The CouchSurfing Project provides
    an innovative method of travel to
    those looking to broaden their horizons,
    make new friends and save a few
    bucks. Outside the realm of hotels and
    tourist traps, CouchSurfing gives travelers
    a unique opportunity to absorb the authentic
    culture of a city by pairing them
    with someone who lives there.

    How does it work?

    Much like MySpace and Facebook, users
    create personal profiles on the CouchSurfing
    Web site ( to
    find people to host them in the city they
    would like to visit. Users list anything from
    the languages they speak to their hobbies
    or “current mission” in life.
    Profiles can be viewed by any member
    of the project, and all communication
    through the Web site is recorded. From the
    information listed on a surfer’s profile, users
    can gather if that person would be their
    ideal host.
    The only cost to surfers and hosts is the
    willingness to open their homes and hearts
    to other travelers.
    Is it safe?
    Sleeping on a stranger’s couch in a foreign
    city has been an unnerving concept for
    some. Crystal Murphy, an ambassador for
    CouchSurfing who is based in Birmingham,
    Ala., said she has hosted more than
    70 people and has “surfed” more than 20
    times without having any problems.
    The CouchSurfing project is a nonprofit
    organization so no money goes into advertising,
    Murphy said. Most users learn about
    the project through positive referrals from
    others, she said. It’s those referrals that have
    helped more than 475,000 users worldwide
    become involved in the project.
    Of those users, there have been more than
    720,000 positive experiences reported to
    the Web site.
    “I think people think [CouchSurfing] is
    dangerous,” said Anna Wilhelm, a senior
    math and Spanish major at TCU.
    She said a trust mentality has to exist between
    users similar to the idea behind eBay.
    If someone receives a bad reference, no one
    will shop with them again, she said.
    Of about 80 CouchSurfers in Fort Worth,
    a few are TCU students.
    Past Surfers
    Name: Jennifer Pippin
    Major: International communication with a global advertising/public relations
    Current Mission: “To finish my senior
    year and figure out my life”

    For Pippin, CouchSurfing in Ibiza, Spain,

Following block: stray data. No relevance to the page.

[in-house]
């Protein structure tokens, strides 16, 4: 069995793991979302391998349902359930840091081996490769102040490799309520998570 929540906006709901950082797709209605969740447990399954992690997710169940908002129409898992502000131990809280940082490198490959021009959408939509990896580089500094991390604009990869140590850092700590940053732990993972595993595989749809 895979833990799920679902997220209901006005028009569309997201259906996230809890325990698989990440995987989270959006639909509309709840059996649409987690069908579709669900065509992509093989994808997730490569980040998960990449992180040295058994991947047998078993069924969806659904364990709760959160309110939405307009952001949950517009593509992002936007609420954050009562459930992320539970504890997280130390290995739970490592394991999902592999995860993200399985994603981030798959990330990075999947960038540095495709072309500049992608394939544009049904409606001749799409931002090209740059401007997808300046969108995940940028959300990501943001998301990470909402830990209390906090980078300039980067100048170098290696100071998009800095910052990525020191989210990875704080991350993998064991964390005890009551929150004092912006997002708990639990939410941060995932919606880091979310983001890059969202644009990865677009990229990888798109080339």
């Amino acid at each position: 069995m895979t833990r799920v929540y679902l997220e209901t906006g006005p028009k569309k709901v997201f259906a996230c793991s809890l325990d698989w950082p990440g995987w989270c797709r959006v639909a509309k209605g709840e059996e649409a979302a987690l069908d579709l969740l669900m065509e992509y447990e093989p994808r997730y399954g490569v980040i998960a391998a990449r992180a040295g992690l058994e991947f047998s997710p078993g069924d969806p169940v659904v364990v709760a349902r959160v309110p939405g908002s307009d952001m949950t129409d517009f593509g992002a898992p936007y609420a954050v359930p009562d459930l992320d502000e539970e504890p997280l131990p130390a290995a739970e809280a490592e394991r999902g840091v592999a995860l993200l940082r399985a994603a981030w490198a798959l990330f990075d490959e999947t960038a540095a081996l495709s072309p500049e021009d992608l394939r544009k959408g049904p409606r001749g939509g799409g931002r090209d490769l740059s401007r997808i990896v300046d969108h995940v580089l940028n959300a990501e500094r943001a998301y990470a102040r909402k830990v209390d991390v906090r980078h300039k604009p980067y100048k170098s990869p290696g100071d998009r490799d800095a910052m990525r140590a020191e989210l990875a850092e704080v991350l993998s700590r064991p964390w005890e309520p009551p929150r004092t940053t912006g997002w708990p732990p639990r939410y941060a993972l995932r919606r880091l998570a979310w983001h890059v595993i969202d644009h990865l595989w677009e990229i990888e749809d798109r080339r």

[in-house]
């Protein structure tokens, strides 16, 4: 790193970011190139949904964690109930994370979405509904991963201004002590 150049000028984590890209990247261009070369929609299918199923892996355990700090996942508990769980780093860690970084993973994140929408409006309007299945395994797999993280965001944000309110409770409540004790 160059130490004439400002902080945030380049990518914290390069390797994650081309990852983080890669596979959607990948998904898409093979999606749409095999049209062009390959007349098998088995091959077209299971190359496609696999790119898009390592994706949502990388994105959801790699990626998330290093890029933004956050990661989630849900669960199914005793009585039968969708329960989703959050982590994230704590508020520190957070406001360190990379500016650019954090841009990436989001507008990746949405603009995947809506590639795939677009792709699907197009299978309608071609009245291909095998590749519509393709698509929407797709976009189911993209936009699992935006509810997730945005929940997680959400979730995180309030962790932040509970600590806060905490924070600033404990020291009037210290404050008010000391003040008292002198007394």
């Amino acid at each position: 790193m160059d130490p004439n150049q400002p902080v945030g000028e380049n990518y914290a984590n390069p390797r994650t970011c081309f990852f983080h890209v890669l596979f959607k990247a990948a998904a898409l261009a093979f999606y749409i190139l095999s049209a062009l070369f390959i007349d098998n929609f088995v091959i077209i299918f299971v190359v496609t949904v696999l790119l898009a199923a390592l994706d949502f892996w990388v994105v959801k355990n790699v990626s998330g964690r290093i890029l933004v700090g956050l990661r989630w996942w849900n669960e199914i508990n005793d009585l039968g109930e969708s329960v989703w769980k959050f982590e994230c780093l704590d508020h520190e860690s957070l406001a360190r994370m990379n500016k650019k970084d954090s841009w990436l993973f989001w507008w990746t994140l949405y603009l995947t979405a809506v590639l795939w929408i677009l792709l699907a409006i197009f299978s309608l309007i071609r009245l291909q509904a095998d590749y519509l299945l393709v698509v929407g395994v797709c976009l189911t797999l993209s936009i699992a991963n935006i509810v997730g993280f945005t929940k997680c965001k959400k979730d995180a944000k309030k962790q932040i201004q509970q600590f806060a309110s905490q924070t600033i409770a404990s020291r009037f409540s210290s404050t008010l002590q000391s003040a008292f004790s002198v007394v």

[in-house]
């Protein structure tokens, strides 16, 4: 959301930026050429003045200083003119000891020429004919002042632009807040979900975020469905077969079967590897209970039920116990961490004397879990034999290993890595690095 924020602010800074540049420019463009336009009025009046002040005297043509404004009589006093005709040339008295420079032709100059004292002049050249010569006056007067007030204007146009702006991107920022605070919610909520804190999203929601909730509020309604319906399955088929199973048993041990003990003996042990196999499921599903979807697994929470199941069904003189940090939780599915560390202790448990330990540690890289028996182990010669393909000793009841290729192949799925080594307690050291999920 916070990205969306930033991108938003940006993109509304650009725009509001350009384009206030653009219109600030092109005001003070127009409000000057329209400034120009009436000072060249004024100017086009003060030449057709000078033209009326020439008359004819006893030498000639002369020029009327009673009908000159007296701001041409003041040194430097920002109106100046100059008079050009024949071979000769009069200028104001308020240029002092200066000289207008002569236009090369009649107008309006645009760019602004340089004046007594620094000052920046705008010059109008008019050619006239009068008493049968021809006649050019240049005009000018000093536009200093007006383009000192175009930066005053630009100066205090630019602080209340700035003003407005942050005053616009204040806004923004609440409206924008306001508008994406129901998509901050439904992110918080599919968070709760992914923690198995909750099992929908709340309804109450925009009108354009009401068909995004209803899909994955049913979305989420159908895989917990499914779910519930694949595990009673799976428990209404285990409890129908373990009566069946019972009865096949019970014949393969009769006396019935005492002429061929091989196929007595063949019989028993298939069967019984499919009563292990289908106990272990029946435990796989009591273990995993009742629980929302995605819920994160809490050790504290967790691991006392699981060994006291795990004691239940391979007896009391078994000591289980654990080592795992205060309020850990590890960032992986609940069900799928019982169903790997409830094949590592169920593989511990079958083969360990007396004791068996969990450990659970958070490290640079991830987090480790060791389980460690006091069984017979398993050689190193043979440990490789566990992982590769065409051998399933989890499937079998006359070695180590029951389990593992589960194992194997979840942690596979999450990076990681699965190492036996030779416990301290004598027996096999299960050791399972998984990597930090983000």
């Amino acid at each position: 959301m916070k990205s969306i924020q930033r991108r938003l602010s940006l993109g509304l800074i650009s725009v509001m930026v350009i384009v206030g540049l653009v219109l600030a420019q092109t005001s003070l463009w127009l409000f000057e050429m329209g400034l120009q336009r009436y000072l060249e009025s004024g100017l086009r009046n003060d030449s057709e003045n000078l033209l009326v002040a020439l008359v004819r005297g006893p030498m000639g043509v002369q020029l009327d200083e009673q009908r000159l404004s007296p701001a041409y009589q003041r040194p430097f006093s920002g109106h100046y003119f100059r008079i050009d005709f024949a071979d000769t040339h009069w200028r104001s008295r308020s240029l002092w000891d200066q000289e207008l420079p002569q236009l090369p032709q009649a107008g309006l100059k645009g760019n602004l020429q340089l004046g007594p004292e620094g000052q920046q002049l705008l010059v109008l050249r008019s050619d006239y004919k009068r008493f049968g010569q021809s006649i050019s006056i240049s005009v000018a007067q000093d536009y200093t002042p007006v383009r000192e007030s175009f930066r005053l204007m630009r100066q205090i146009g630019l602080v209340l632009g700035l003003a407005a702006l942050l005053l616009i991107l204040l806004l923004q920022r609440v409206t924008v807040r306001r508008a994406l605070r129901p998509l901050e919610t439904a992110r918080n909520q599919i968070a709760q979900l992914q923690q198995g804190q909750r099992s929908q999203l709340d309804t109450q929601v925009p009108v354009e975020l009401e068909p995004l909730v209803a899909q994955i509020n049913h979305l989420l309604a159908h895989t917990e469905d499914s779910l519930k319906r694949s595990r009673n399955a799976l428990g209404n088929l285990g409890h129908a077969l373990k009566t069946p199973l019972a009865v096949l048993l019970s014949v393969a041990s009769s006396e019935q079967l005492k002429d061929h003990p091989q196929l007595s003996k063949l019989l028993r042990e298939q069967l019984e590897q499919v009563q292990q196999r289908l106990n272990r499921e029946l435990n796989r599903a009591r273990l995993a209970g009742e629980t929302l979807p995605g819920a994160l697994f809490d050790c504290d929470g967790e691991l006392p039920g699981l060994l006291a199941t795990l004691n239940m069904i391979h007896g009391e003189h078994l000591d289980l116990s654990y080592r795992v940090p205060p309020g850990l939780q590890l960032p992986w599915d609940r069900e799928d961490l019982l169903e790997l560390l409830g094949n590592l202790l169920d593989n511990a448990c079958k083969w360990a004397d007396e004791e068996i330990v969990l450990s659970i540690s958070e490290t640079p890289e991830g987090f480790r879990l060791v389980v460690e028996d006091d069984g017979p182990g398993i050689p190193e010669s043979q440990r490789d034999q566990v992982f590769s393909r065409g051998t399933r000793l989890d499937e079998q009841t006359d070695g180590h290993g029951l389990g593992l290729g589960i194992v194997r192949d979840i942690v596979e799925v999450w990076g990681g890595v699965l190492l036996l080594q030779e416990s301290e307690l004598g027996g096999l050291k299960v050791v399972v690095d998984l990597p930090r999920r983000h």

last summer was more than an alternative
    method of travel 8212; it was necessary. In Ibiza,
    one of the world’s renowned vacation destinations,
    hotels and nightclubs are expensive.
    Her vacation could’ve cost more than
    $1,500, Pippin said, but she spent about
    $300. She said her host put her name on
    VIP guest lists at nightclubs, drove her
    around the island and introduced her to
    his friends.
    “I felt like I was in paradise,” Pippin said.
    Most people unfamiliar with the goals of
    the CouchSurfing Project think Couch-
    Surfing is a dating service, she said, and
    it’s not. The project is about opening your
    home to experience a different culture
    without judging it first, she said.
    Name: Mary Bauman
    Major: Graduate student, speech-language
    Current Mission: “To do it all”
    Although she’s a trusting person, Bauman
    said, she had her fair share of concerns
    before embarking on her first CouchSurfing
    experience in Barcelona. Bauman has
    surfed eight different times and her first
    experience remains her most memorable
    mostly because of the excitement, she said.
    Her host’s mother cooked for her and she
    also had her own room, she said. Her host
    was very involved with CouchSurfing and l
    liked to take others around to show them
    the city, Bauman said.

    CouchSurfing is not just a Web site to find
    free places to stay 8212; that’s not the point,
    she said. It’s a tool to help travelers meet
    others and form connections to people
    around the world, she said.
    Name: Matt Buongiorno
    Major: Political science
    Current Mission: “Be silly. Be honest. Be
    Buongiorno said he joined the CouchSurfing
    Project because he wanted to immerse
    himself in a city’s culture.
    “I wanted to step out of the conventional
    frame of travel,” he said.
    His first CouchSurfing experience started
    one weekend when he couldn’t fight the
    urge to climb a mountain 8212; literally. He
    flew to Salt Lake City and hitchhiked to
    the base of a mountain.
    Before his flight he had contacted a Couch-
    Surfer, a student at the University of Utah,
    and arranged to stay with her. He remains
    in contact with her and the other four people
    he has surfed with.
    Buongiorno said he hosted a CouchSurfer
    from England, while living in a residence
    hall. A meal at The Main and a shower in
    the community bathrooms gave the surfer
    a true-life view of life at TCU.
    A student in Flagstaff, Ariz., hosted Buongiorno
    and his friend so they could hike in
    the Grand Canyon. He said an entire wall
    of her apartment was covered in artwork
    other surfers had made for her.
    The CouchSurfing Project brings together
    like-minded people to travel uniquely, he
    said. It brings people outside the travel industry
    to form global connections.
    A small world
    The U.S. is the most popular country for
    CouchSurfers, and Europe follows close
    behind. CouchSurfers span the globe from
    San Francisco to Istanbul, Turkey, and anywhere
    in between.
    Alex Allin, a senior social work major, said
    she stayed with a young woman in France
    and then hosted her when she visited Dallas.
    She said the idea of “giving back” is the
    most interesting and important part of the
    With more than 345,000 couches worldwide,
    it’s just a matter of figuring out
    where to visit.